On a spring morning in 1970, Henry Regier walked out of the residence assigned to guest lecturers at the University of Wisconsin and turned east. Student riots related to the Vietnam War had broken out on campus, and the night before National Guards with bayonets had deployed tear gas. Wanting to avoid the brewing violence that morning, Regier walked away from campus towards a used book store.
There, he happened upon a book by C.R. Van Hise, a former president of the University of Wisconsin. The 1911 book, which Regier still has, proposed that the combustion of large amounts of coal over time would result in a milder climate.
“In the light of all my personal experiences and education,” Regier recalls, “I judged that Van Hise had stated a plausible hypothesis.”
Van Hise, as Regier notes, had built on discoveries of earlier scientists, like Eunice Newton Foote, whose 1856 paper discussed heat trap gases, and S. Arrhenius, who likened atmospheric carbon dioxide to a hothouse in the 1890s.
For Regier, the discovery of Van Hise’s book contributed to what became a nearly 50-year professional and personal interest in climate-related science and practice.
Now 89 and living in Guelph, Ont., Regier served as a professor of zoology and director of the Institute for Environmental Studies at the University of Toronto. In 2008, he was named a Member of the Order of Canada for his contribution to the “protection and restoration of the Great Lakes,” and for his involvement in environmental stewardship internationally. He also served as author and peer reviewer for studies that were part of the work of the Intergovernmental Panel on Climate Change, which was a co-recipient of the 2007 Nobel Peace Prize.
Regier repeatedly emphasizes that his work relied on extensive collaboration with a range of other researchers. “I’m a Mennische farm boy who compulsively networked with many others,” he says via email, “sharing in successes and failures.” His ongoing academic work focuses on networking itself.
While the strained tones of climate activists may be warranted, the perspective of a seasoned scientist and ardently practical farm boy registers differently. As he shared at Niagara Christian Collegiate this past May, Regier sees science as a “persistent, disinterested pursuit of truth,” quoting T.A. Goudge, a former University of Toronto philosopher. Science is to be co-operative, rooted in observation and logical, and any conclusions reached are “intrinsically provisional and susceptible of further refinement or correction as inquiry is continued.”
This has been Regier’s approach to climate. His views have more depth and less edge than many climate campaigners. He matter-of-factly recalls dialogue with respected colleagues who hypothesized that the climate was cooling.
Regier notes that temperature was a thread in his life, well before Van Hise landed in his lap. He was born in “the first house that was built in a wild township of northwest Alberta” near the edge of what is now the oil patch. There, temperature mattered. Not only in terms of firewood supply, but which crops would produce there, something his father experimented with carefully.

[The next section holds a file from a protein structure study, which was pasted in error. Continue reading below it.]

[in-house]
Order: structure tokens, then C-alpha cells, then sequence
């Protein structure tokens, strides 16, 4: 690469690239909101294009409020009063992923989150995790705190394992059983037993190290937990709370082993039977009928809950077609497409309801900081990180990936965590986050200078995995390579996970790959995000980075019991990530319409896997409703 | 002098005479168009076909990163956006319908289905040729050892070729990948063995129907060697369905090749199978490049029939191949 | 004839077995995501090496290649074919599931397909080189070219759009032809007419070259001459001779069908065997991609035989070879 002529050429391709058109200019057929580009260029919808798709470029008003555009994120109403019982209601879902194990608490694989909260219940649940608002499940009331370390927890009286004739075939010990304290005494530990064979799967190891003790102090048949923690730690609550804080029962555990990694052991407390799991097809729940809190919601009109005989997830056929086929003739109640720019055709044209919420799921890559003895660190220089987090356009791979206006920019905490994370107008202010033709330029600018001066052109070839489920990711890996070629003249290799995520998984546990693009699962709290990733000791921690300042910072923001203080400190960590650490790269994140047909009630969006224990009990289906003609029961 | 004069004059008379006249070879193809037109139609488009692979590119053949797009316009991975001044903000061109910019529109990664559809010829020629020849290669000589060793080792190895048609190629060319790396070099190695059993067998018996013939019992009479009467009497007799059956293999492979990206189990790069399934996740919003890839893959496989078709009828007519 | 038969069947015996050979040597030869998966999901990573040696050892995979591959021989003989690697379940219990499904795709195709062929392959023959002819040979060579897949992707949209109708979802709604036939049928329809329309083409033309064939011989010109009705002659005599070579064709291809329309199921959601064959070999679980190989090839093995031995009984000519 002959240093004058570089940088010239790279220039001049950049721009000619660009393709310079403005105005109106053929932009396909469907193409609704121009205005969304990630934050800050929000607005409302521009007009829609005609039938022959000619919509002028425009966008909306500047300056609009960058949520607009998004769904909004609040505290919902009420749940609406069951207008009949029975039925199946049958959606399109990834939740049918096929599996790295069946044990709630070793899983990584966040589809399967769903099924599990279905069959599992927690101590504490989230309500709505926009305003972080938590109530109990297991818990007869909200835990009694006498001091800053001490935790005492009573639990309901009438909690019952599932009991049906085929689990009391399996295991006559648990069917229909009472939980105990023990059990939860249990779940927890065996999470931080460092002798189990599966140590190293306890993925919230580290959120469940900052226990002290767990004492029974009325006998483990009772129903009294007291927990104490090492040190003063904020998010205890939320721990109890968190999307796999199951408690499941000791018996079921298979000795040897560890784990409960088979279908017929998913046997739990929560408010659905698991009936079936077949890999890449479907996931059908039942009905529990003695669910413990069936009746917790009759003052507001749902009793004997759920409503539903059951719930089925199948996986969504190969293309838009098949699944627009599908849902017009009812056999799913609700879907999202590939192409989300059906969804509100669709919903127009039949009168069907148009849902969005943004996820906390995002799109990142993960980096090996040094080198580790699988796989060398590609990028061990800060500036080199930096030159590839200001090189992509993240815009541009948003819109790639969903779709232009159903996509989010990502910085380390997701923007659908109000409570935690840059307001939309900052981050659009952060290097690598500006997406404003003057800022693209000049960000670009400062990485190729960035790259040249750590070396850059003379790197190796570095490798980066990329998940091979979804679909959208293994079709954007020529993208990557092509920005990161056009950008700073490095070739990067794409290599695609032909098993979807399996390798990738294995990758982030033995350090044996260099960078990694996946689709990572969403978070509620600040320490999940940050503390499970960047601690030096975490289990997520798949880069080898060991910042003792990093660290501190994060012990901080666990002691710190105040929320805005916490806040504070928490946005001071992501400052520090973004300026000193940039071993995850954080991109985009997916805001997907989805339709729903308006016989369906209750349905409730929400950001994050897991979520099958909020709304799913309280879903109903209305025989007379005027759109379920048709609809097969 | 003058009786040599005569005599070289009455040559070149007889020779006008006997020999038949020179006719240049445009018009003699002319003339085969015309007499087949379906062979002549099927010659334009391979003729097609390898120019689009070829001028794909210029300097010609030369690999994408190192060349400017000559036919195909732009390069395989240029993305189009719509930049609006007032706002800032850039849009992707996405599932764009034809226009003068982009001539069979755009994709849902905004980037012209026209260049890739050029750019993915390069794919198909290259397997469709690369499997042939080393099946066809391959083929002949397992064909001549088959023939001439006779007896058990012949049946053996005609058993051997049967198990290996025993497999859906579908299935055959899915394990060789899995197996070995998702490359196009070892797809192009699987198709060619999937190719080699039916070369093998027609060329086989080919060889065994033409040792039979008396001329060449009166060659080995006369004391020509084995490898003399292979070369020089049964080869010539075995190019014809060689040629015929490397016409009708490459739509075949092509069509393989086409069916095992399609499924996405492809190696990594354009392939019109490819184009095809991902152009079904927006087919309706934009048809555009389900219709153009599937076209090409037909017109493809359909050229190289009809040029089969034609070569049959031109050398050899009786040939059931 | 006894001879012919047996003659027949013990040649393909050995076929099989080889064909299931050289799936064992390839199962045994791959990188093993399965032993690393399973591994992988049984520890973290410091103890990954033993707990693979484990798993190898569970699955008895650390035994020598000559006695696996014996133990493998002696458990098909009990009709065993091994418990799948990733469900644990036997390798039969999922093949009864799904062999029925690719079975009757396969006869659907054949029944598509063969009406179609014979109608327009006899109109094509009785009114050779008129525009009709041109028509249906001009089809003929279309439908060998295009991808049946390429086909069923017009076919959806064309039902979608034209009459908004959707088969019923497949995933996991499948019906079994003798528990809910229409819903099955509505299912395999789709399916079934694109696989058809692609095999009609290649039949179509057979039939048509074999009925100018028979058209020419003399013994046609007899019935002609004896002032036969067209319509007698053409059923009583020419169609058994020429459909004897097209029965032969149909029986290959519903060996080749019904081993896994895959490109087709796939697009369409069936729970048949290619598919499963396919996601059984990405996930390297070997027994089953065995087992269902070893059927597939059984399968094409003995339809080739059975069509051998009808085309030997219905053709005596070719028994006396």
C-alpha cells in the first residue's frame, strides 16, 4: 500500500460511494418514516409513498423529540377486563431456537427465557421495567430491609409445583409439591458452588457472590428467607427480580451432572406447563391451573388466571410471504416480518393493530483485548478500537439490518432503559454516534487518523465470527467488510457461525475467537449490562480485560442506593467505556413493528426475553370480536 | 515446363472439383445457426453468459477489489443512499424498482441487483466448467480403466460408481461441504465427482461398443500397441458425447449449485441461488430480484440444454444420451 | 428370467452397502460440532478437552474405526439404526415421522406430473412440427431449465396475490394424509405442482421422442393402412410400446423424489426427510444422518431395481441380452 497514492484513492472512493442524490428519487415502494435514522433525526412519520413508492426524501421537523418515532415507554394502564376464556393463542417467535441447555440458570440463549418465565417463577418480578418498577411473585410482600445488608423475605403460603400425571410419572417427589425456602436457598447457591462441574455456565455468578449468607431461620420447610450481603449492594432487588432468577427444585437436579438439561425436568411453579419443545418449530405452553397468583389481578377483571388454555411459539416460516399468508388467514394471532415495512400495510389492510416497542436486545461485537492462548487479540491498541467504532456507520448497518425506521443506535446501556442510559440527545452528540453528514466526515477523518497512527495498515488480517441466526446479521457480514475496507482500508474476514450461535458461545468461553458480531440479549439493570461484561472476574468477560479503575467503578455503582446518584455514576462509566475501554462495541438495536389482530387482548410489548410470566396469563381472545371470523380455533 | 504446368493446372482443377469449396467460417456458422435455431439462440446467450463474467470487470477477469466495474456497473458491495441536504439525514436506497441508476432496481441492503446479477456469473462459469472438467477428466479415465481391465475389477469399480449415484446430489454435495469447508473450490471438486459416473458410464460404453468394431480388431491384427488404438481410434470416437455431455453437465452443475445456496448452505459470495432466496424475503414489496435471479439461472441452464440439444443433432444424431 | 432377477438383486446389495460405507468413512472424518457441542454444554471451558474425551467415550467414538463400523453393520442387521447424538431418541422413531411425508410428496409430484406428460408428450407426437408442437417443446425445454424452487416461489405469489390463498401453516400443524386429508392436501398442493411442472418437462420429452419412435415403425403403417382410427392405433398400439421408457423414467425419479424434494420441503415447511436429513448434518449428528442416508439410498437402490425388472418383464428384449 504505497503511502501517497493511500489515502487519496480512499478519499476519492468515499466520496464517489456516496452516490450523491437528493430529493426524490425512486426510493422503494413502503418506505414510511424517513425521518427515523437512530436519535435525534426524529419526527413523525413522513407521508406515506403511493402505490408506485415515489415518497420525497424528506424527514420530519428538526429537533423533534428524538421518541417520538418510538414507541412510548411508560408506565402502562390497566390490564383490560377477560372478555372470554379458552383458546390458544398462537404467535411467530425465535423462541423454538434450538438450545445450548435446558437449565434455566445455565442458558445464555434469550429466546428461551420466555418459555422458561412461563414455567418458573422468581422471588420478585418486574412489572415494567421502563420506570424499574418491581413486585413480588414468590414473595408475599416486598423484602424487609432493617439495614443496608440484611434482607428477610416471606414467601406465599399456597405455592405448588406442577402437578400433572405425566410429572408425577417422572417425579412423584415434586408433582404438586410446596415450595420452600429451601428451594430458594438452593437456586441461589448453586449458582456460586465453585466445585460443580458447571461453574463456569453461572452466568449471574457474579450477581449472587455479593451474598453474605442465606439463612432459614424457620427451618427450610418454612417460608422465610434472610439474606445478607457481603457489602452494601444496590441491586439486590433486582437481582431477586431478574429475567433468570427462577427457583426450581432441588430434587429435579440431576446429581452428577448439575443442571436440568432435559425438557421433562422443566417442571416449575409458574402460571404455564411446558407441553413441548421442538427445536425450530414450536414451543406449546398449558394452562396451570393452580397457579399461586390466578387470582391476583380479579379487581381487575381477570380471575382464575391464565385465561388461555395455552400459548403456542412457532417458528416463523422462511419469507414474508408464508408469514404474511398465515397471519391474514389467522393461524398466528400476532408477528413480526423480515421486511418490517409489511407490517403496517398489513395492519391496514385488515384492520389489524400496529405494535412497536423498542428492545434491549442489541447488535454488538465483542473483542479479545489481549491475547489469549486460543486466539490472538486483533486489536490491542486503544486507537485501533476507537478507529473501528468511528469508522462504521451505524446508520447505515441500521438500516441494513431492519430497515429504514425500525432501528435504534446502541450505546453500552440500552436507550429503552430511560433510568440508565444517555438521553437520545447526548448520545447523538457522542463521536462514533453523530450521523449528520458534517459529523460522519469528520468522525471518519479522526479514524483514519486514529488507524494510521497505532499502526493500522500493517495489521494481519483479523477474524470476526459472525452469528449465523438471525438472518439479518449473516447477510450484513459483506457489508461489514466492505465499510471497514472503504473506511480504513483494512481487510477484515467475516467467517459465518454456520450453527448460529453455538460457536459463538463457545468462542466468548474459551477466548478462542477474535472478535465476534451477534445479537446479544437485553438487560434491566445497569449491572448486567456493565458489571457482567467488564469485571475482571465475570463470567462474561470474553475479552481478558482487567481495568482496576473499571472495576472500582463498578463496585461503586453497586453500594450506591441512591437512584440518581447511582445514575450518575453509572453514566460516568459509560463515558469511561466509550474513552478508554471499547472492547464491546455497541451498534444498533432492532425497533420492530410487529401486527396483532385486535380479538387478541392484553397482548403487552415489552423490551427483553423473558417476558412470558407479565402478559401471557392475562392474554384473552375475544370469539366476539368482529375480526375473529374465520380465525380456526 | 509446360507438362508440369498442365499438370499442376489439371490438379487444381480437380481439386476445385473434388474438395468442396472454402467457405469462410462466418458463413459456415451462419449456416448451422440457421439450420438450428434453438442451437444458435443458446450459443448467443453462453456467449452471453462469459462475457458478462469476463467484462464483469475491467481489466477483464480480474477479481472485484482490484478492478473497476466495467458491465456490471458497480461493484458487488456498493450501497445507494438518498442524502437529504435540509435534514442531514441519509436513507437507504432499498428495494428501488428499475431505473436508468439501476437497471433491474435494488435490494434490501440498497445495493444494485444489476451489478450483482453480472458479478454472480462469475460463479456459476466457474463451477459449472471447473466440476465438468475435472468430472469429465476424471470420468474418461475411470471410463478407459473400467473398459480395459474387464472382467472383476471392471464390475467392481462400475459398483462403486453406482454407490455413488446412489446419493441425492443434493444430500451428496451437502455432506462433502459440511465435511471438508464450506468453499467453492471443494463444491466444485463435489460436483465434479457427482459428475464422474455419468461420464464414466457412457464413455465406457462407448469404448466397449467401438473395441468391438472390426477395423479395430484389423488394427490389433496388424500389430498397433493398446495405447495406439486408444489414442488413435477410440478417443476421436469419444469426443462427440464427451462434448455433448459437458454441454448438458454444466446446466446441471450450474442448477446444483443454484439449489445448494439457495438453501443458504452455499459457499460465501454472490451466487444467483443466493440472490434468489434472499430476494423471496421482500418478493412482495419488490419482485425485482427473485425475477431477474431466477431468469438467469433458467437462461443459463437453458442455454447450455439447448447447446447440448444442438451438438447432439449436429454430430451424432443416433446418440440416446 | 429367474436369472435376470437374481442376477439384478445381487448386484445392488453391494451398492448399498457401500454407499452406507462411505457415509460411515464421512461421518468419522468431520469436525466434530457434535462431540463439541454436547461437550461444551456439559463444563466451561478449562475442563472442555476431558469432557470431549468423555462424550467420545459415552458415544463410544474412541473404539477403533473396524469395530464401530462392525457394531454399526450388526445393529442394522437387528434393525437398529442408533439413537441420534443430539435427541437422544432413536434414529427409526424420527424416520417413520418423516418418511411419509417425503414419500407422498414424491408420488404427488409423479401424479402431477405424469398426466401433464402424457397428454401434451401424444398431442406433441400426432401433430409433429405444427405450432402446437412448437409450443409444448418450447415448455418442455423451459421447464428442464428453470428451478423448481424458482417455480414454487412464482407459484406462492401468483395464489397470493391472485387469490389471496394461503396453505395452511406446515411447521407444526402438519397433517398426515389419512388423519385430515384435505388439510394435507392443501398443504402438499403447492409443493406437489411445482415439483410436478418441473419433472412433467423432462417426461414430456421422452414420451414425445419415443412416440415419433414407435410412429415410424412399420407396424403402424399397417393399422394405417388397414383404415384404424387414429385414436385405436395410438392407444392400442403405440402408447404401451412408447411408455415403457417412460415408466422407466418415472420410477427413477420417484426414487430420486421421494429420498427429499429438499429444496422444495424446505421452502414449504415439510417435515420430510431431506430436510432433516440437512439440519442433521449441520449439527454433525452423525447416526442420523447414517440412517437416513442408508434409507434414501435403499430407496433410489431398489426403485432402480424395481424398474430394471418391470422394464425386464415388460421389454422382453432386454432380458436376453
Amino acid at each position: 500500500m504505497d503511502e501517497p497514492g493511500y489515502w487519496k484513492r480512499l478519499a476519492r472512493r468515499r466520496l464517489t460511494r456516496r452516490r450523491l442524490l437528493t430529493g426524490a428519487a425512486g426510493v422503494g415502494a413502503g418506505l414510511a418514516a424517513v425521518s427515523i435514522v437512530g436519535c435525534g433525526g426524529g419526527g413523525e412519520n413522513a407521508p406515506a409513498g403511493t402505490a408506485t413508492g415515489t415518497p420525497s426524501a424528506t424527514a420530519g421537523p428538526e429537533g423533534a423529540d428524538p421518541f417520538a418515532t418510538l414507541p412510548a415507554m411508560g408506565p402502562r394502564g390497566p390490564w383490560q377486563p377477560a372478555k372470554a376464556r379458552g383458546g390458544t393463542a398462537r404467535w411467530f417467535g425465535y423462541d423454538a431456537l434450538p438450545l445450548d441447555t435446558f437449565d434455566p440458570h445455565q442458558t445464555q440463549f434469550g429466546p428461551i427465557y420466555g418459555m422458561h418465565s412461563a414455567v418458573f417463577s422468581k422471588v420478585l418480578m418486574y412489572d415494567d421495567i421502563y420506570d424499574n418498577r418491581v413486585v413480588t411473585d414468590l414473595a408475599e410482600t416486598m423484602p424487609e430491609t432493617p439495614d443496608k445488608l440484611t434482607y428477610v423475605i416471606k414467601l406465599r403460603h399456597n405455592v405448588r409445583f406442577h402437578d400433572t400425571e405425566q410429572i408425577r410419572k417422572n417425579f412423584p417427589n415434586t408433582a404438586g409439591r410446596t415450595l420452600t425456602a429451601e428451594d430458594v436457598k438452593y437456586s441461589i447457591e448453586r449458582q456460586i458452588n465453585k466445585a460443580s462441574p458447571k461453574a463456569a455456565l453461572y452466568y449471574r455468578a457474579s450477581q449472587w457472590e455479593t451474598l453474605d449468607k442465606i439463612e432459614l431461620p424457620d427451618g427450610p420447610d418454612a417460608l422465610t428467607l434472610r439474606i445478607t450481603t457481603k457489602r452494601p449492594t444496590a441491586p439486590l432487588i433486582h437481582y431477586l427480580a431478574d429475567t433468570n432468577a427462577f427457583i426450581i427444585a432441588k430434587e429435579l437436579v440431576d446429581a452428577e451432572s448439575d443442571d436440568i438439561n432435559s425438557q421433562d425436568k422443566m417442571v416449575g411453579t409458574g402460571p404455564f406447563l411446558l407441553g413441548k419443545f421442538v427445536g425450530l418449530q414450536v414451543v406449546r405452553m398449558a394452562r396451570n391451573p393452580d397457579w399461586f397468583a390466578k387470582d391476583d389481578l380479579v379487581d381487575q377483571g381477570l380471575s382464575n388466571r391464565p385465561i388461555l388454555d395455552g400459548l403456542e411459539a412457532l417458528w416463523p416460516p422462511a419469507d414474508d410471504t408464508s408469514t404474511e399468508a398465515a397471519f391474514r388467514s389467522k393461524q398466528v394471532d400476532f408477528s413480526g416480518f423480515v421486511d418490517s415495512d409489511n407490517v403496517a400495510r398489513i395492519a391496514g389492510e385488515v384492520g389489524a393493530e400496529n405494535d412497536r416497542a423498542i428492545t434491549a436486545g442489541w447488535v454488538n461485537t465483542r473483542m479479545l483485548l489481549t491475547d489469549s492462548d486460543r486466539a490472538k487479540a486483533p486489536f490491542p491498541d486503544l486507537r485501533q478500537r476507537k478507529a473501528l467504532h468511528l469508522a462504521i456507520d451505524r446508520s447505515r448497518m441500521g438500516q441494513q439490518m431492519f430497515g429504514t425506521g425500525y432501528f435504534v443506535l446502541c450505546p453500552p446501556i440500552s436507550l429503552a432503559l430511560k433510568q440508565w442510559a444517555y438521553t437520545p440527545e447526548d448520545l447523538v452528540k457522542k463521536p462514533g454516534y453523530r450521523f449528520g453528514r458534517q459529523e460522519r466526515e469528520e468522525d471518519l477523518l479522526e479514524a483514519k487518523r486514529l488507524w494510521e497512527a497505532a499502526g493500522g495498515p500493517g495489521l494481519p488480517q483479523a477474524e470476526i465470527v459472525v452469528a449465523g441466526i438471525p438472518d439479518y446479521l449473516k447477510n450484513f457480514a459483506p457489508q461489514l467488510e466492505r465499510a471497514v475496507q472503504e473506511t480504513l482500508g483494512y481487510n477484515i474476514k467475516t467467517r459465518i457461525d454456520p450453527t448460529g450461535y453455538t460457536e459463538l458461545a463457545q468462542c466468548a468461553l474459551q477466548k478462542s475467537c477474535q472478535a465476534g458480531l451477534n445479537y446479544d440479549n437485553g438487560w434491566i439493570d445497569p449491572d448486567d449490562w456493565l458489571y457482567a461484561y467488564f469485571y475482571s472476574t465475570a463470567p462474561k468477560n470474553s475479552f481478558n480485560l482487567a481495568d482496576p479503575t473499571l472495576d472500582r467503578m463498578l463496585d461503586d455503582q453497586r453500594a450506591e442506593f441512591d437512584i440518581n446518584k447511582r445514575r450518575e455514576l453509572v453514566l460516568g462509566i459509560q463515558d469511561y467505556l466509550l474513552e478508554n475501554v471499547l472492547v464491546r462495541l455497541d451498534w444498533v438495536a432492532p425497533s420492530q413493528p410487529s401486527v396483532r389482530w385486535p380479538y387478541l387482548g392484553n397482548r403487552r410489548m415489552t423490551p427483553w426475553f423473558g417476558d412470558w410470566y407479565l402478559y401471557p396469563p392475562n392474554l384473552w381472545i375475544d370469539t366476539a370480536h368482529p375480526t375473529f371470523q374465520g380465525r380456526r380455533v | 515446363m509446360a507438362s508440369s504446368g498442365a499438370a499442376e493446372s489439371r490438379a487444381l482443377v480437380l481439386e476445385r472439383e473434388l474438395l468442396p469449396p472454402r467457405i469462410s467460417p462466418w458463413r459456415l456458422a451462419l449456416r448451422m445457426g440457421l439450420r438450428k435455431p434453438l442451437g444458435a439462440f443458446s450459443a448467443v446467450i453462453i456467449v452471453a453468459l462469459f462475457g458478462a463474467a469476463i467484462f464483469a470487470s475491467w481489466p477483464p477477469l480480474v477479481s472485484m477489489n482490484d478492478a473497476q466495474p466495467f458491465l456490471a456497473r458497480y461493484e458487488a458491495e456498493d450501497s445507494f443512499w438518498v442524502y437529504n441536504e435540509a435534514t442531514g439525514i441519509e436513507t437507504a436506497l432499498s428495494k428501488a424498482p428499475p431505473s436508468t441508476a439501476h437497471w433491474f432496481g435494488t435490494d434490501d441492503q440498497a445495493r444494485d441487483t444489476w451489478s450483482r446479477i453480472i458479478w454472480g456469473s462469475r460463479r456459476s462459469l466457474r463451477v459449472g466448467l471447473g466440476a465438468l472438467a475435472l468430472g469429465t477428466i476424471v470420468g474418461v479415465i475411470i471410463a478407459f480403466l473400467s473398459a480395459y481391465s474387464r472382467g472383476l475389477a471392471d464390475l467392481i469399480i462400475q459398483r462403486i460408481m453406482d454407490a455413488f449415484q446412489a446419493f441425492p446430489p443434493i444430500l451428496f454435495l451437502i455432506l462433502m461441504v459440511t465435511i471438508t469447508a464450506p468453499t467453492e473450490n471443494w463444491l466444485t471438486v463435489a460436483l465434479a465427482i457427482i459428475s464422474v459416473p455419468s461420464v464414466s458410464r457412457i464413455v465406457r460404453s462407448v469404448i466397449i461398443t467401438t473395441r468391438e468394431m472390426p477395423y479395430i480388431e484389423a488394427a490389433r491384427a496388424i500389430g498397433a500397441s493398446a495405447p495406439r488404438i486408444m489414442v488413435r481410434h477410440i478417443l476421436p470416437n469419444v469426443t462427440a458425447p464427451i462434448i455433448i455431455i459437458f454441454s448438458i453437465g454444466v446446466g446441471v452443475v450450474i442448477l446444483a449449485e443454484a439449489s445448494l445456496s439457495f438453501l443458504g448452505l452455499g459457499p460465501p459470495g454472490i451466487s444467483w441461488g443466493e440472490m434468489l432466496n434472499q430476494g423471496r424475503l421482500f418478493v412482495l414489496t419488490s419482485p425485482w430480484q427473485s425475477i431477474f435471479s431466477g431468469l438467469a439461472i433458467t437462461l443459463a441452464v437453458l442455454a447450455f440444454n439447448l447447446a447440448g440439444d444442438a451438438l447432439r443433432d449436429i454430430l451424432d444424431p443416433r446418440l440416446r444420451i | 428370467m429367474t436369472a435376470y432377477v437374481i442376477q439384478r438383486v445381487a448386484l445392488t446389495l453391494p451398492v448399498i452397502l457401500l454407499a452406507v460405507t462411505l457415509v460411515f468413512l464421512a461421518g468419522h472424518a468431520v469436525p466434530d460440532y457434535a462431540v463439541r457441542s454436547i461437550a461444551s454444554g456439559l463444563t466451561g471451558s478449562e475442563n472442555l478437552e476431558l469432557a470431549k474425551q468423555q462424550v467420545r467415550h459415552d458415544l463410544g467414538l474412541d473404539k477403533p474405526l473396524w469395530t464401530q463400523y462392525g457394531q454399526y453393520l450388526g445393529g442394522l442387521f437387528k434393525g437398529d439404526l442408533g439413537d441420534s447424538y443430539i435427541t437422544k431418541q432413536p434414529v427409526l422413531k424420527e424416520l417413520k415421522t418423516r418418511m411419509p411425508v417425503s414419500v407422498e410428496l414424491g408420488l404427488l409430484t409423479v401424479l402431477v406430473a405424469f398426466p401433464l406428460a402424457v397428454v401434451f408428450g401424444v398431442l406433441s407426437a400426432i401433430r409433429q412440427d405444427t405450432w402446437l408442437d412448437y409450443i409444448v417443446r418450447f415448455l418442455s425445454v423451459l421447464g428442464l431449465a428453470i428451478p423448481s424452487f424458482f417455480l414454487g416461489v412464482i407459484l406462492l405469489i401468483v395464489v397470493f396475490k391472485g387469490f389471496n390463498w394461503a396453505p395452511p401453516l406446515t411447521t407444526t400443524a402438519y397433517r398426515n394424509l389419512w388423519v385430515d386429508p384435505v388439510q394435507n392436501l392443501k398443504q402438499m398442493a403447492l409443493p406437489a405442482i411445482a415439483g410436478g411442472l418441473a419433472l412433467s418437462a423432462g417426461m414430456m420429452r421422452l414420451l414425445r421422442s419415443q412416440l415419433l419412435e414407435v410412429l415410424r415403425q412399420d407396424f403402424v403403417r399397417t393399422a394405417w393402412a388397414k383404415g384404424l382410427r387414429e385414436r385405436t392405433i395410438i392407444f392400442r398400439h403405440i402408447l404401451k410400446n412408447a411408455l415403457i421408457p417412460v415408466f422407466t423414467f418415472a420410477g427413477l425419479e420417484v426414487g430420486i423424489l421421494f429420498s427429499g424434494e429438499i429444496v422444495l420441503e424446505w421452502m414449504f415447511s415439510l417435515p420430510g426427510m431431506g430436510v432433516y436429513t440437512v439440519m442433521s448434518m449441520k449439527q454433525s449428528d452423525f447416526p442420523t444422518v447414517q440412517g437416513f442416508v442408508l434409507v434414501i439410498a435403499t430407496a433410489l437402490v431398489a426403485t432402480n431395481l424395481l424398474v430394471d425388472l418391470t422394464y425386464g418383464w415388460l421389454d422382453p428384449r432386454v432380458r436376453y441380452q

The theme of temperature continued through his studies and then into his study of how climate warming would affect fish.
Given the link between temperature and carbon in its various forms, Regier similarly traces his personal and family history in relation to carbon fuels, starting with his ancestors, the Koop Brothers, who burned coal in the process of manufacturing farm implements in present day Ukraine starting in the 1860s. Later, his mother, “turned over the manure blocks in the barnyard to dry them to serve as fuel in their home’s stove . . . even on the morning of her wedding day in 1919.” And on the family’s Alberta homestead in the ’30s, kerosene for lamps, and grease used for wagon axles and the like, were the only fossil carbons they used.
This sort of practical and historical approach has marked Regier’s career.
As science pointed increasingly to the stress that rapidly increasing global population was placing on the planet, Regier helped spearhead a group that organized a major 1968 “teach-in” on population, attracting world-class thinkers.
Regier’s scientific concern about population had a personal basis. After he and his late wife Lynn had three children, they decided in 1961 that he would have a vasectomy, which was illegal at the time. The Regiers were later among various people profiled in a Chatelaine magazine article about vasectomies, and Regier was invited to work with the government on related policies.
Over several years of sporadic correspondence I have had with Regier, a term that continually re-surfaces in his stream of ideas is “praxis,” which Merriam-Webster defines as “practical application of a theory.” Regier talks about personal praxis, “Jesus praxis,” and, most often, “Mennonite praxis.” The latter points, in part, to the “voluntary democratic communitarianism” of his ancestors in the Polish wetlands, whose collective, conservation-minded care of the land could inform practice in today’s warming world.
In 1970, Regier considered the notion of climate warming a “plausible hypothesis.” Today, it is for him a personal passion rooted firmly in science and a centuries-old Mennonite heritage of practical caring.